The belt buckle of my father chimed in the blue hall,
as he swung it off— aiming to teach me or him a lesson.
It seemed that the lashes never connected—
and that the sound it made was more terrifying
than the actual pain.
I did my best not to make a squeak, but soon my sobbing began.
I think the old man swatted his own hand a couple times—
because he knew that I knew that it only took
the ringing of his belt loop— his hook and buckle—
to send me racing beneath the hard wooden table
of my mother’s typewriter.
I sat down there, sulking, sniffing at the carbons
and scratching my name into the little plastic strips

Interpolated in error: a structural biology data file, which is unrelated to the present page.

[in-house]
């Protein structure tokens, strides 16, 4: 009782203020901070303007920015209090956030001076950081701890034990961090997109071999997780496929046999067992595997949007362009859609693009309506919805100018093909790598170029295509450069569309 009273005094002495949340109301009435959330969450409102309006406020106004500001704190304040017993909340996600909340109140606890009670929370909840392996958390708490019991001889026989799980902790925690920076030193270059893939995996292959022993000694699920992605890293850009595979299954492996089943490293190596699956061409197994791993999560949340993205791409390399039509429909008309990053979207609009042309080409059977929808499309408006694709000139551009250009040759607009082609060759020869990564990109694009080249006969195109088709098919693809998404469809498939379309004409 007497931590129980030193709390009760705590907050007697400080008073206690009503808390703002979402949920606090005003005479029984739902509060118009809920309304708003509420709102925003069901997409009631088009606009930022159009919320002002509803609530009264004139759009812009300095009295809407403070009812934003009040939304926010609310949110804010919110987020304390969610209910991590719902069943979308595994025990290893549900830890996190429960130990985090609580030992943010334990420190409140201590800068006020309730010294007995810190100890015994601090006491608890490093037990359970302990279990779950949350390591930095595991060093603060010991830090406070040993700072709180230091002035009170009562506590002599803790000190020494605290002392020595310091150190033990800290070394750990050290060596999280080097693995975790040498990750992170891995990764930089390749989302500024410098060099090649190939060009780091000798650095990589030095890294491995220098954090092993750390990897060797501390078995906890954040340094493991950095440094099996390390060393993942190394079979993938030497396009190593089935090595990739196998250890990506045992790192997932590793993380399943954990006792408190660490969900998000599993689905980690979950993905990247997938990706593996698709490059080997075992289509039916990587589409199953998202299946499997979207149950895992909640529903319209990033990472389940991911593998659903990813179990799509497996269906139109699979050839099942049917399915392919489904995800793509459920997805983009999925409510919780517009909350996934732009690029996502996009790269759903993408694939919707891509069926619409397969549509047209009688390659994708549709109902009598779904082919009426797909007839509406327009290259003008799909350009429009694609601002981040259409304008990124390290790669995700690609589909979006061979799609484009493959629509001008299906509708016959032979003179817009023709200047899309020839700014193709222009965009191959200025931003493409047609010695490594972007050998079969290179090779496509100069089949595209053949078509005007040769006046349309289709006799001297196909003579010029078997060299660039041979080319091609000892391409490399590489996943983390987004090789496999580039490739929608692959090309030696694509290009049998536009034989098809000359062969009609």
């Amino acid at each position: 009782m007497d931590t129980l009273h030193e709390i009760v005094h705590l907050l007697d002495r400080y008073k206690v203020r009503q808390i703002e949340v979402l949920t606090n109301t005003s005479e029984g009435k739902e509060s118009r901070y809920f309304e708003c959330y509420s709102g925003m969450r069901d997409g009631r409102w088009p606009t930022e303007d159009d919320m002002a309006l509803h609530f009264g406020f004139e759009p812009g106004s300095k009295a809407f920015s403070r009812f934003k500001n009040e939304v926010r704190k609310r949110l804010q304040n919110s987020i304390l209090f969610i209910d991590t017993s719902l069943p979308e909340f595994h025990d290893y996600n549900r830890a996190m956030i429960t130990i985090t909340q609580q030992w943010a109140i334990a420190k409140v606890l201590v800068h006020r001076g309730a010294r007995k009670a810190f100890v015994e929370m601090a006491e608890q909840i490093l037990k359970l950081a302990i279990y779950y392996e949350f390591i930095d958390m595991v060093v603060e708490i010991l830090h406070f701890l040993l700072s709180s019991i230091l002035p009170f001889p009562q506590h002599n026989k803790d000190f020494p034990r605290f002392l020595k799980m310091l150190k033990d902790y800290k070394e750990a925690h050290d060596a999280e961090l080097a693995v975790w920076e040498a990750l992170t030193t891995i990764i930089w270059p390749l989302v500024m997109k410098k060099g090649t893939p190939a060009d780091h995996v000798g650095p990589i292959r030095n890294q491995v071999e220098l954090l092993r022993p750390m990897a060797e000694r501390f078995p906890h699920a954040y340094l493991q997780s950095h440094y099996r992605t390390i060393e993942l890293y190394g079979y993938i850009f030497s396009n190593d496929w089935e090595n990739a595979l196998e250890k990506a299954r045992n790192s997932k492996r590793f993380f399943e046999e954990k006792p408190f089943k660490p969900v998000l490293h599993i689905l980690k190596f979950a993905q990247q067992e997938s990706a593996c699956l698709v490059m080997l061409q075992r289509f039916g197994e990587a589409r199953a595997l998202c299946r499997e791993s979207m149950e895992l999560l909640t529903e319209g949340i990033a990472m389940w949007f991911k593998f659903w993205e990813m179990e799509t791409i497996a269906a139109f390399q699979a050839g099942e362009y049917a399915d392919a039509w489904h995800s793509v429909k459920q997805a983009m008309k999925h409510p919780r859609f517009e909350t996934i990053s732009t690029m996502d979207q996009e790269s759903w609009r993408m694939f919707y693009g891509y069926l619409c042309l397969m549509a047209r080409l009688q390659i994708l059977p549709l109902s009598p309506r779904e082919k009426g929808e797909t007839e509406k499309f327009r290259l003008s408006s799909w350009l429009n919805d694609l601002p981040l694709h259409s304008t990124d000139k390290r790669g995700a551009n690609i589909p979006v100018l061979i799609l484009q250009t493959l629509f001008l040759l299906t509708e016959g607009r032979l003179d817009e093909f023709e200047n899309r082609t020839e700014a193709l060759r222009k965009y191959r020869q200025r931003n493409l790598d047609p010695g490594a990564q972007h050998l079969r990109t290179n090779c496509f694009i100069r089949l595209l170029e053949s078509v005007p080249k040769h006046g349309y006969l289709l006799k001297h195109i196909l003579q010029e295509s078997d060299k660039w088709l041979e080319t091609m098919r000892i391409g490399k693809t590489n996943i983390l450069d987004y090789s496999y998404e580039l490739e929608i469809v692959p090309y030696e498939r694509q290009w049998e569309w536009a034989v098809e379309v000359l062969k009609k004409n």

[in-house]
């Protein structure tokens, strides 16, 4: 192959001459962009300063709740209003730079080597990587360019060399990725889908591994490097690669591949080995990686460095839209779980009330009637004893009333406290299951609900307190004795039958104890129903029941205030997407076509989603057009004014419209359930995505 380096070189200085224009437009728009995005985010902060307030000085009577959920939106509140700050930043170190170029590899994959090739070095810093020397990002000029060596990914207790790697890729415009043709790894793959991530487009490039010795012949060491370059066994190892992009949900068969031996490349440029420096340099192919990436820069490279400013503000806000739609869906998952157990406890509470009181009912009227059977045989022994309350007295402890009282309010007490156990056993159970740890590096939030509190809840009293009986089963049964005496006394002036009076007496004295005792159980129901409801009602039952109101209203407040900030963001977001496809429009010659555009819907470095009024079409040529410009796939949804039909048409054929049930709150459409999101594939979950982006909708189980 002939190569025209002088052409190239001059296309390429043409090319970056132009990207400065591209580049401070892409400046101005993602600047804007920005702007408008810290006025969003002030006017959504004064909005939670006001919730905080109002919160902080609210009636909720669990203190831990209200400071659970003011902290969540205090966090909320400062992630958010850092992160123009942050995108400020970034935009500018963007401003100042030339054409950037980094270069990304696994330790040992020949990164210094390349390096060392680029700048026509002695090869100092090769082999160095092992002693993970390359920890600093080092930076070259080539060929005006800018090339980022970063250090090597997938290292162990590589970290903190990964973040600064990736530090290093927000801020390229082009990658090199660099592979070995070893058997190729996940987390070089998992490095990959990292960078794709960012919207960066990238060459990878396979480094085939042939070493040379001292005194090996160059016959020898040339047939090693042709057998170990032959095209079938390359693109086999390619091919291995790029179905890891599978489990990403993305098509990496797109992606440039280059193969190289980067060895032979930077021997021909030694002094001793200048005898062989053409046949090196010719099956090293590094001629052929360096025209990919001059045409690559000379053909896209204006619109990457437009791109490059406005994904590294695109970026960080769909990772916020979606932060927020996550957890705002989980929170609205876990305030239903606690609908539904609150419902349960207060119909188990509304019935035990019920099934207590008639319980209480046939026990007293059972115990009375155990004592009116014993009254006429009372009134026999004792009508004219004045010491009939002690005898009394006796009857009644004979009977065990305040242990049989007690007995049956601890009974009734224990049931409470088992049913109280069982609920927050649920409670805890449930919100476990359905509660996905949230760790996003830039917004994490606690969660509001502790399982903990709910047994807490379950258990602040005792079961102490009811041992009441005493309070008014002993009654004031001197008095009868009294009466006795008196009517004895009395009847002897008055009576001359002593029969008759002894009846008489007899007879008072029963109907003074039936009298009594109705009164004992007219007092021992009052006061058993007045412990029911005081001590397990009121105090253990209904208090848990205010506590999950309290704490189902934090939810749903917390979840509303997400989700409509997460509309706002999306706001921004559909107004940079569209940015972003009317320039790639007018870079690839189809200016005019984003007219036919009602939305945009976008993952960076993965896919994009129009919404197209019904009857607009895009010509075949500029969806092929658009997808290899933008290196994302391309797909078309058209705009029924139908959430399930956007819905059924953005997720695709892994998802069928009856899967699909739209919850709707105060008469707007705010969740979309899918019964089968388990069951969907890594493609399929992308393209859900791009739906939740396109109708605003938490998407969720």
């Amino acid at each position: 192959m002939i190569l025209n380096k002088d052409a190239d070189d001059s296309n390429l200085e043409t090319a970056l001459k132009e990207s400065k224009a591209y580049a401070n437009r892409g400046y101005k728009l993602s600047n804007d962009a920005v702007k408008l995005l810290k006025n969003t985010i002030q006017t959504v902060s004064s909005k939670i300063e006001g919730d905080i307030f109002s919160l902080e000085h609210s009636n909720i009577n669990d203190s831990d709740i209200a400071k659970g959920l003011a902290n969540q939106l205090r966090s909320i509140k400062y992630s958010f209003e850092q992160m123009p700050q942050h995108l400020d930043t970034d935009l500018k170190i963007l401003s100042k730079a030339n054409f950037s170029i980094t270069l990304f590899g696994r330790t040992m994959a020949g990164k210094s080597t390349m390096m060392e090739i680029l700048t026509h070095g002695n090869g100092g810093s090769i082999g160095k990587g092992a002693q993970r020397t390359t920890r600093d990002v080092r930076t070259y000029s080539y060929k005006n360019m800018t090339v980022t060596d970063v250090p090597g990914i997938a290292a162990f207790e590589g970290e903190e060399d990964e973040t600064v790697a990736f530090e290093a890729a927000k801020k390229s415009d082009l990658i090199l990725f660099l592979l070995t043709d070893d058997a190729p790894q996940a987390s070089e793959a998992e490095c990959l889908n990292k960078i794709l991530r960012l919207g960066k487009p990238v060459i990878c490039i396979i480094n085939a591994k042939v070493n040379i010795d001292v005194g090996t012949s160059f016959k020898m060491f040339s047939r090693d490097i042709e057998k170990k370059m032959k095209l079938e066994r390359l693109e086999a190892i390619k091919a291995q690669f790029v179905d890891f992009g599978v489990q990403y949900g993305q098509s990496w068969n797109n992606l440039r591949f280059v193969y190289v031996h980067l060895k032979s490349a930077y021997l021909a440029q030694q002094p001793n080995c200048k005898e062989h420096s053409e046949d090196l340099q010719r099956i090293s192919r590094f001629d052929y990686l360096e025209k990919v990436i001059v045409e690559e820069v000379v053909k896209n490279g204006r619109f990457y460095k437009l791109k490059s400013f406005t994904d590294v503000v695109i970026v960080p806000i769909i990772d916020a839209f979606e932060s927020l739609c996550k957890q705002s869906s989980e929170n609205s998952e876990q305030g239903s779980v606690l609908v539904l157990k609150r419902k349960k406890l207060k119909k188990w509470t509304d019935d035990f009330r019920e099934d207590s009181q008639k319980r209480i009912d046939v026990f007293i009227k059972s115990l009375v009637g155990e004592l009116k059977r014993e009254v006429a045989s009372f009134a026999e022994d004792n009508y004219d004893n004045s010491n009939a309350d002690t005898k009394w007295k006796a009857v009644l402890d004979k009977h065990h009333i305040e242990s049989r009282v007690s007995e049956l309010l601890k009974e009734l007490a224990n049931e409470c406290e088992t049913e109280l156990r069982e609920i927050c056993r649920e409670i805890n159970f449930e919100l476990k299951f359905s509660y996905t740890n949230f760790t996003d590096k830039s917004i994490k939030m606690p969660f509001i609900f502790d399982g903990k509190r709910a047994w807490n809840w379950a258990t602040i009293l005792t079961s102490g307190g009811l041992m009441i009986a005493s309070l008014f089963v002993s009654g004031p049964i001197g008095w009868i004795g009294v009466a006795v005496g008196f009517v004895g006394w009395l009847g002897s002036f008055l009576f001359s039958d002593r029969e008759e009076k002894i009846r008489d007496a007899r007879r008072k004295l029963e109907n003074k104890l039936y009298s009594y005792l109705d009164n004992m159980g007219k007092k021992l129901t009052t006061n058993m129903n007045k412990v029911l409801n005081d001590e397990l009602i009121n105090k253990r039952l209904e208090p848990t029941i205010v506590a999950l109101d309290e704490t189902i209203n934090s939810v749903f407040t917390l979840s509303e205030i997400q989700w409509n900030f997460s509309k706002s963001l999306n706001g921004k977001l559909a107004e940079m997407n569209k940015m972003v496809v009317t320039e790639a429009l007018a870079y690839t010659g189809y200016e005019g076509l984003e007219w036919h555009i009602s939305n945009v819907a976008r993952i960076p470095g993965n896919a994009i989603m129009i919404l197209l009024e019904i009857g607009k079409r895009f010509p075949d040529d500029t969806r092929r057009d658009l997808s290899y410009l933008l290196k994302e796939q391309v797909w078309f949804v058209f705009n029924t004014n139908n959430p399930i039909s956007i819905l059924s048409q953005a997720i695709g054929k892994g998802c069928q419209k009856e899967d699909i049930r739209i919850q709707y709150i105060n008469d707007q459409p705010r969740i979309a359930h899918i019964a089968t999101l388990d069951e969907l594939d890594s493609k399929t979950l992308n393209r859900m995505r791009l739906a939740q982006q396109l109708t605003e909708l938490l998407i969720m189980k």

Praying that my father and his big black belt would forget
My father was too good of a man to come after a small child
who would corner himself in like I had, squirming
between the table legs and the wall.
Soon, I heard his heavy chair scuffing against the kitchen floor
and I knew it was safe to return.
Fathers are rarely interested in inflicting pain.
It is only your fear— and if you give them that,
they are typically hungry for food again—
and so are you.
At least, that’s the way it was, almost every night
that I refused to eat the fish or the lamb.
Now, as an adult, they are two of my favorites
and I suppose I have my father to thank.
He was a great culinary teacher—
especially the one time he taught me
how to beat with a wooden spoon.